No Fixed Abode: Dealers Gone Wild!

“Character is what you do when no one is watching.” This quote, ascribed to John Wooden, C.S. Lewis, and others, is doubly true when it comes to the oft-reviled profession of automotive sales. Any dealer can be “ethical” when they are facing an informed consumer with money, credit, the ability to hire counsel, and the self-confidence to fight for own interests. I’ve had plenty of trouble-free transactions with dealerships that had well-earned abysmal reputations for ethics. Hell, I’ve even managed to buy some new motorcycles over the years without getting raked over the coals too hard.

You can’t judge a dealer based on how he treats a middle-aged white guy with a spotless credit rating, a laptop full of information, and a thorough knowledge of the laws in his state regarding new-car sales. That would be like the Misfit having a good opinion of the grandmother in the Flannery O’Connor tale. Rather, you judge a dealer by how he behaves when there is nobody of consequence looking. Given a dark-skinned female customer with a decent co-signer and some down payment money but no genuine idea of how the process works, how much advantage will a dealer take?

The answer might shock you, as they say — but it probably won’t.

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  • Islander800 That is the best 20-year-on update of the Honda Element that I've ever seen. Strip out the extraneous modern electronic crap that adds tens of thousands to the price and the completely unnecessary 400 pd/ft torque and horse power, and you have a 2022 Honda Element - right down to the neoprene interior "elements" of the Element - minus the very useful rear-hinged rear doors. The proportions and dimensions are identical.Call me biased, but I still drive my west coast 2004 Element, at 65K miles. Properly maintained, it will last another 20 years....Great job, Range Rover!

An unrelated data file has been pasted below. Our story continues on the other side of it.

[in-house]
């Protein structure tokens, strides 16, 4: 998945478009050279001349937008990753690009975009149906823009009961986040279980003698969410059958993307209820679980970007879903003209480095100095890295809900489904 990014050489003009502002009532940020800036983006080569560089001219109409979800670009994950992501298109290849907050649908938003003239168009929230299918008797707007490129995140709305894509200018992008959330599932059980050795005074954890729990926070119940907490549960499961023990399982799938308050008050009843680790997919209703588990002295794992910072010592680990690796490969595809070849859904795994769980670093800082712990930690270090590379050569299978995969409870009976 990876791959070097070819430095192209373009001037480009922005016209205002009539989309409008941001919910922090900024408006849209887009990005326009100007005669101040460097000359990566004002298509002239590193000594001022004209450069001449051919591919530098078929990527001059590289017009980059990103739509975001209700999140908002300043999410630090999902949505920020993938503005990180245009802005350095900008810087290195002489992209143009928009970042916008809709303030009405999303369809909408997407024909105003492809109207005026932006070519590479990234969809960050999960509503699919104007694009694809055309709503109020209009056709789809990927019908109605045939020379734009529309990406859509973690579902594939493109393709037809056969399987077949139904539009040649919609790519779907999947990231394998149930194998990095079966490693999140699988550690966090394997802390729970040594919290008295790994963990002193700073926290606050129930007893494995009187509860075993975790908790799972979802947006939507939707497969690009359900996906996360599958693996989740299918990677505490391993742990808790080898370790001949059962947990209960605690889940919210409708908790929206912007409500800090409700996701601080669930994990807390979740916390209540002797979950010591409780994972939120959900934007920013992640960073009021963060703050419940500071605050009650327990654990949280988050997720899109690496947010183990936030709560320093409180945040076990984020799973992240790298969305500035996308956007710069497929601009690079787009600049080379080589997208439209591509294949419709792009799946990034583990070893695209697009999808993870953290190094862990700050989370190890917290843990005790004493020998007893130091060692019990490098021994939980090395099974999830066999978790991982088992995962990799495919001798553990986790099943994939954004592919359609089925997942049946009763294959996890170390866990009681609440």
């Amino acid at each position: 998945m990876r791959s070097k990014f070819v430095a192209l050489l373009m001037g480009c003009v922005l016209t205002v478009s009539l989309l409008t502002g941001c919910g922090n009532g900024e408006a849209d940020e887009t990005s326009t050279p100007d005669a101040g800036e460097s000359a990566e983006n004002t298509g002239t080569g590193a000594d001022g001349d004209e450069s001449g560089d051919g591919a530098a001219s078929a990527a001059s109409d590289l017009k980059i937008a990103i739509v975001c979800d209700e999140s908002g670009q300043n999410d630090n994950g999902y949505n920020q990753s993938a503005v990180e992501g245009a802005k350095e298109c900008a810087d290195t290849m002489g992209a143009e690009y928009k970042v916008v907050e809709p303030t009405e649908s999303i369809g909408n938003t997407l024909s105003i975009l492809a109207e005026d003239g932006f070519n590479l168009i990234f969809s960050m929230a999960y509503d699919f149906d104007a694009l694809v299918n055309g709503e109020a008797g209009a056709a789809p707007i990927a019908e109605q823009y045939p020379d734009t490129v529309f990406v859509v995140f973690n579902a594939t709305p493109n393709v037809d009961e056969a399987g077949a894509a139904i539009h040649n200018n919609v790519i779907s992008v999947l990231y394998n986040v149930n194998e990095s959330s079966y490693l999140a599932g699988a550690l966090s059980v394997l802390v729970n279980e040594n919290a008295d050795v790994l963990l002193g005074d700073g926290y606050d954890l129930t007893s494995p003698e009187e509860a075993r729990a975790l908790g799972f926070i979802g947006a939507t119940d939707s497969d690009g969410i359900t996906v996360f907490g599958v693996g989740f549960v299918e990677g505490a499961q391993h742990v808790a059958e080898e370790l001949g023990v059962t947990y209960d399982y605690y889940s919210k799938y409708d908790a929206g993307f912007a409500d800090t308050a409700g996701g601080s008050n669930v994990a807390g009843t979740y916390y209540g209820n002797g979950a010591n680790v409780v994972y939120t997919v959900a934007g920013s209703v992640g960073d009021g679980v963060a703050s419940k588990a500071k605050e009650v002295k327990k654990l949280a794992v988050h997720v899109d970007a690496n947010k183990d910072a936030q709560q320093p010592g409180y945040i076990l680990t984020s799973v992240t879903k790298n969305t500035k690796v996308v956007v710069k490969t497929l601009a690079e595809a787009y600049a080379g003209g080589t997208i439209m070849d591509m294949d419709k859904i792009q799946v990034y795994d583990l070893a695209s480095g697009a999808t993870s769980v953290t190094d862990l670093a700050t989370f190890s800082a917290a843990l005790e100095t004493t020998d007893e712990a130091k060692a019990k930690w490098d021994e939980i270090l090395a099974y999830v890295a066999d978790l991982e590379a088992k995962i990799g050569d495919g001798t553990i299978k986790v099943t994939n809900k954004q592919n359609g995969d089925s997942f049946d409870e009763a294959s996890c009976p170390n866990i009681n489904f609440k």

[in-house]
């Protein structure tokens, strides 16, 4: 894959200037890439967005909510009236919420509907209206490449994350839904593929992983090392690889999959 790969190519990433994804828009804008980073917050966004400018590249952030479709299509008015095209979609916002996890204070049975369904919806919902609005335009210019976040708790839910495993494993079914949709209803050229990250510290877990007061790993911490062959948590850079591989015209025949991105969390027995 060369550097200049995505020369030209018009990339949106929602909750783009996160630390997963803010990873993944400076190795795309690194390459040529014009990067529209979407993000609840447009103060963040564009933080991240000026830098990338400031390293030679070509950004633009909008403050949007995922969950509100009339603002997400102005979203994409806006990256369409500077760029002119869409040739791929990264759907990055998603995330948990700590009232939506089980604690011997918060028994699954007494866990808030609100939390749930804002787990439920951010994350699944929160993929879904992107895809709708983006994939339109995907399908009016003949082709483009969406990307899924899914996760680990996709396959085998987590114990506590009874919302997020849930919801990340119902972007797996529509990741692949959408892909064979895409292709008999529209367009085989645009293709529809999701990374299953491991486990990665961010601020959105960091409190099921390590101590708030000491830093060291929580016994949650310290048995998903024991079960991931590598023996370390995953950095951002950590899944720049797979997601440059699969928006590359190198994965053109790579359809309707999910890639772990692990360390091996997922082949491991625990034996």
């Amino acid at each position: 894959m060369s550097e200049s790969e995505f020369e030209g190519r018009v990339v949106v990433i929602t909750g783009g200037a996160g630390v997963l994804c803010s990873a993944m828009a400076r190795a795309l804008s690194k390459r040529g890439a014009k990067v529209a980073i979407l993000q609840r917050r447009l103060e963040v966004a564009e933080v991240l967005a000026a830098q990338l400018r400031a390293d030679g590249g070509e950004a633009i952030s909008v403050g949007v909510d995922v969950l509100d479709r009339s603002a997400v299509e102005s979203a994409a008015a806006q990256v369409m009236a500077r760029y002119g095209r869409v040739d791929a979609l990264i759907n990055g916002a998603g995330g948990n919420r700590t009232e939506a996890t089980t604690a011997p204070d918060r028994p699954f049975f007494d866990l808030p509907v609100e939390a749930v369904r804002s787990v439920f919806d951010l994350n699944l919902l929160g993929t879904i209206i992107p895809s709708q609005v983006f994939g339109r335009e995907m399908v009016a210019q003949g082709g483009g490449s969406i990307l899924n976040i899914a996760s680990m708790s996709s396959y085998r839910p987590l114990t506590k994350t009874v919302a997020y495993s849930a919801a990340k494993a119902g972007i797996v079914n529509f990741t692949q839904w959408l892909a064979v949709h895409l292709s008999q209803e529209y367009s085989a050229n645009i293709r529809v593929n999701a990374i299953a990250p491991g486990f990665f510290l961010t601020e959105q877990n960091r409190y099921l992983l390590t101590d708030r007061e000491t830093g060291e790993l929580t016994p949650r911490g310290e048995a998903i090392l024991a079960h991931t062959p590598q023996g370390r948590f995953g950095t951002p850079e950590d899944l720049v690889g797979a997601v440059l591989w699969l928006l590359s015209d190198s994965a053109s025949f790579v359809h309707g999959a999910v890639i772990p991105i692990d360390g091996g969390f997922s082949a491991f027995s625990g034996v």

• Dennis Howerton Nice article, Corey. Makes me wish I had bought Festivas when they were being produced. Kia made them until the line was discontinued, but Kia evidently used some of the technology to make the Rio. Pictures of the interior look a lot like my Rio's interior, and the 1.5 liter engine is from Mazda while Ford made the automatic transmission in the used 2002 Rio I've been driving since 2006. I might add the Rio is also an excellent subcompact people mover.
  • Sgeffe Bronco looks with JLR “reliability!”What’s not to like?!
  • FreedMike Back in the '70s, the one thing keeping consumers from buying more Datsuns was styling - these guys were bringing over some of the ugliest product imaginable. Remember the F10? As hard as I try to blot that rolling aberration from my memory, it comes back. So the name change to Nissan made sense, and happened right as they started bringing over good-looking product (like the Maxima that will be featured in this series). They made a pretty clean break.
  • Flowerplough Liability - Autonomous vehicles must be programmed to make life-ending decisions, and who wants to risk that? Hit the moose or dive into the steep grassy ditch? Ram the sudden pile up that is occurring mere feet in front of the bumper or scan the oncoming lane and swing left? Ram the rogue machine that suddenly swung into my lane, head on, or hop up onto the sidewalk and maybe bump a pedestrian? With no driver involved, Ford/Volkswagen or GM or whomever will bear full responsibility and, in America, be ambulance-chaser sued into bankruptcy and extinction in well under a decade. Or maybe the yuge corporations will get special, good-faith, immunity laws, nation-wide? Yeah, that's the ticket.